'DeFi Will End Poorly' Without Protections: SEC Chair Gary Gensler

'DeFi Will End Poorly' Without Protections: SEC Chair Gary Gensler

The emerging decentralized finance (DeFi) industry is one of the most innovative areas in crypto, according to the U.S. Securities and Exchange Commission (SEC) Chair Gary Gensler. But that doesn't mean it can evade regulation, he added.

Speaking at the Yahoo Finance’s All Markets Summit on Monday, Gensler said that while Satoshi Nakamoto, the pseudonymous creator of Bitcoin, “was pressing up against the definition of money, […] DeFi is starting to press up [against] some other innovations.”

“While that's all interesting, it reminds me a lot about when peer-to-peer lending came along about 15 years ago,” said Gensler. According to Gensler, it took regulators about three or five years to bring peer-to-peer systems within investor protections, and this is the process he is now seeing in DeFi.

DeFi is the umbrella term for a network of decentralized, non-custodial financial protocols focused on lending, yield farming, crypto derivatives, and other products. DeFi allows regular users to participate in a sprawling financial system without the need for any third-party intermediaries such as banks and other financial institutions.

And while Gensler’s hope is that innovation eventually survives, it’s financial stability concerns and public protection that are top of mind.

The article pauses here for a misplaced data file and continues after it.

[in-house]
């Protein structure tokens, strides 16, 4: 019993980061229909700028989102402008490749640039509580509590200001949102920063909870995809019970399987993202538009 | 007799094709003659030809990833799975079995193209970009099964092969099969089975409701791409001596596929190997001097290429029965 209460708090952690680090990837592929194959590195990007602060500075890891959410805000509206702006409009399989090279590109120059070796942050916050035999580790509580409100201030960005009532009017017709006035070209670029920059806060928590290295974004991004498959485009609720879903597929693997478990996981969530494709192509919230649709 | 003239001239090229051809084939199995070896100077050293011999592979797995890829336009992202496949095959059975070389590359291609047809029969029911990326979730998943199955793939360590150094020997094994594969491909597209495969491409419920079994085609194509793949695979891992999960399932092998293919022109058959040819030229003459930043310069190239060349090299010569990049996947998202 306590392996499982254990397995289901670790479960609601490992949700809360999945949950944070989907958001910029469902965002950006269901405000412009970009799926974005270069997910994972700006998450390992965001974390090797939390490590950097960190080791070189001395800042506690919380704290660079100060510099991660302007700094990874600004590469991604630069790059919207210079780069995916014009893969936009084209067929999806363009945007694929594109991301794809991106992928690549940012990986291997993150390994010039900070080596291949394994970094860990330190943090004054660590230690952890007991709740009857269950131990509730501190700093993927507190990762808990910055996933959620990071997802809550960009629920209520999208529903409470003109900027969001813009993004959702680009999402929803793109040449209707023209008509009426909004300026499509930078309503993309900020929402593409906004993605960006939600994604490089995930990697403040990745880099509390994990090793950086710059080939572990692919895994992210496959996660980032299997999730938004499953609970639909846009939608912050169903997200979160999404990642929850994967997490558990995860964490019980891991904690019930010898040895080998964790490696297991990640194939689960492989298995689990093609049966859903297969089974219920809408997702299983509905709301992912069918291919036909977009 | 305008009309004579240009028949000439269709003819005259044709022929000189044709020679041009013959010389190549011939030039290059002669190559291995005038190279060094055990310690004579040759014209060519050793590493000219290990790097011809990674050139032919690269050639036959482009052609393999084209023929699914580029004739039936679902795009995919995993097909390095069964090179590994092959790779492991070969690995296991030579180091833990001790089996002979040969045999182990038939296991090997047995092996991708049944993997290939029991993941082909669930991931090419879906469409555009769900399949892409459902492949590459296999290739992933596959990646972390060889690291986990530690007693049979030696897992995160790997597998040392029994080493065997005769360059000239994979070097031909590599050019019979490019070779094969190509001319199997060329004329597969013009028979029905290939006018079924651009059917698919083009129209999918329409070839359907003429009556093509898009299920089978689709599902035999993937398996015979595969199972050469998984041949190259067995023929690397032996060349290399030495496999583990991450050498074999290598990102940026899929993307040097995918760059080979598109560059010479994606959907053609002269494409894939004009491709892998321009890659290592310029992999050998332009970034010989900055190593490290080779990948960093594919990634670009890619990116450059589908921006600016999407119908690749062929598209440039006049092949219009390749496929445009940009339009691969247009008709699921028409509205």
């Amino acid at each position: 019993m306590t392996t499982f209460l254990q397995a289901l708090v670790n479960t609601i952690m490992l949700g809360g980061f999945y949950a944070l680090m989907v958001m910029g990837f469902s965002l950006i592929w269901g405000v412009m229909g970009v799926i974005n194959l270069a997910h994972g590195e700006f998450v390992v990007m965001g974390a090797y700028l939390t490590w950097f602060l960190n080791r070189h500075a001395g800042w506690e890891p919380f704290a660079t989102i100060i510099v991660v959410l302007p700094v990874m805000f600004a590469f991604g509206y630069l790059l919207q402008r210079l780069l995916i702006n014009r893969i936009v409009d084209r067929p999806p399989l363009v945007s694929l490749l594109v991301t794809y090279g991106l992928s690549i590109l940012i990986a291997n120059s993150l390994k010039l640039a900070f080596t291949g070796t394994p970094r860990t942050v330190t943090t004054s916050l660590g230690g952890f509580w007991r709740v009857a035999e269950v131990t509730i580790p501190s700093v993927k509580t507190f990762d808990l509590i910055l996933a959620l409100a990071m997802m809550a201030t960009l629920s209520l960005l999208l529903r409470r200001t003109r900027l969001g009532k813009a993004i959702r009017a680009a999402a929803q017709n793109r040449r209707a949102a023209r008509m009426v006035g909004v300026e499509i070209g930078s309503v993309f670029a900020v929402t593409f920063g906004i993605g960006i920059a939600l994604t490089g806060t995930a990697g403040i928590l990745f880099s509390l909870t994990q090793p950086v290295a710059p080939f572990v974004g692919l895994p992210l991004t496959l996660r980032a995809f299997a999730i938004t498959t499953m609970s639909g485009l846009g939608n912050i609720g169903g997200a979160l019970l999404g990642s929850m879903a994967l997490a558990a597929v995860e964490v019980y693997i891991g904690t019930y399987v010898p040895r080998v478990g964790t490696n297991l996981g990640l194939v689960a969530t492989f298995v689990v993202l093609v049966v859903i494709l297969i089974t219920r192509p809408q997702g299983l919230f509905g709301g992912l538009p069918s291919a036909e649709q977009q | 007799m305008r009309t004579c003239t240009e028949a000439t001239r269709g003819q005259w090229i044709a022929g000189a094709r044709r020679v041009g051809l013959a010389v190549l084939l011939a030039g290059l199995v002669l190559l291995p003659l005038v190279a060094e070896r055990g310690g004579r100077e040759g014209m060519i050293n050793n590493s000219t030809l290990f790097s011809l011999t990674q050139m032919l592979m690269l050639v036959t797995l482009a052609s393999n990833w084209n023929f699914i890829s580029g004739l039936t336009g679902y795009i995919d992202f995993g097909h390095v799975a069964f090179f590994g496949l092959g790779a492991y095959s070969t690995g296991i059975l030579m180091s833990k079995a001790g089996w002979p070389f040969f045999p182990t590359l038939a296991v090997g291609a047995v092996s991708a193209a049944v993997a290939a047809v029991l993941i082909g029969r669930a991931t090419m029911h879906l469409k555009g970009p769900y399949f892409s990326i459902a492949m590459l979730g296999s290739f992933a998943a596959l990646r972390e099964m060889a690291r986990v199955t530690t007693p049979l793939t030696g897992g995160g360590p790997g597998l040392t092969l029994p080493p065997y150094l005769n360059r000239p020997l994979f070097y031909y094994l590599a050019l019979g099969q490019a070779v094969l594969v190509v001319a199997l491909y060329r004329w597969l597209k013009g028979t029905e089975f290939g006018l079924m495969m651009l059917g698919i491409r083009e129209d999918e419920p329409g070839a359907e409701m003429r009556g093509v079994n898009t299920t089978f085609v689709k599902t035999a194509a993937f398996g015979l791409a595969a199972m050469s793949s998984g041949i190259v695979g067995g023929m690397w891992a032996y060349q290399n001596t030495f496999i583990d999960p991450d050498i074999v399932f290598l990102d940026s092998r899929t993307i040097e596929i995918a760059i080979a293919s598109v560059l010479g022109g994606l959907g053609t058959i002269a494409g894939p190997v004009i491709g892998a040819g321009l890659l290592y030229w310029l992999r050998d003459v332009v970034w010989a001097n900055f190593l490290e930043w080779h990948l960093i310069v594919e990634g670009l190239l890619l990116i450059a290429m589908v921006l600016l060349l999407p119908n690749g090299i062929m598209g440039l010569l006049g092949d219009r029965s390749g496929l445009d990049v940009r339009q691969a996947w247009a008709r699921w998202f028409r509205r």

“There's a lot of lending going on. There's a lot of trading going on. And without protections, I fear that it's going to end poorly,” said Gensler.

This is not the first time Gensler has taken aim at the DeFi sector.

Earlier this summer, he said that DeFi platforms may be rife with unregistered securities, while also suggesting the term DeFi itself isn’t accurate, calling it “a bit of a misnomer.”

The rise of stablecoins in DeFi

One important part of DeFi are stablecoins, the cryptocurrencies whose value is pegged 1:1 to fiat currencies like the U.S. dollar or the euro. When asked whether stablecoins should be regulated in the same way as banks, Gensler admitted that this is something the SEC is looking at.

“There's about $130 billion of stablecoins today, that's up nearly tenfold in the last year,” said Gensler. “They are intertwined inside of crypto exchanges, crypto lending platforms, […] facilitating 80% of the volume.”

Such figures, according to the SEC chair, lead to a conclusion that there's a lot of speculative activity in the market, and that “it’s best to bring that inside regulatory investor protection.”

“So I do think there's work to be done here,” added Gensler.

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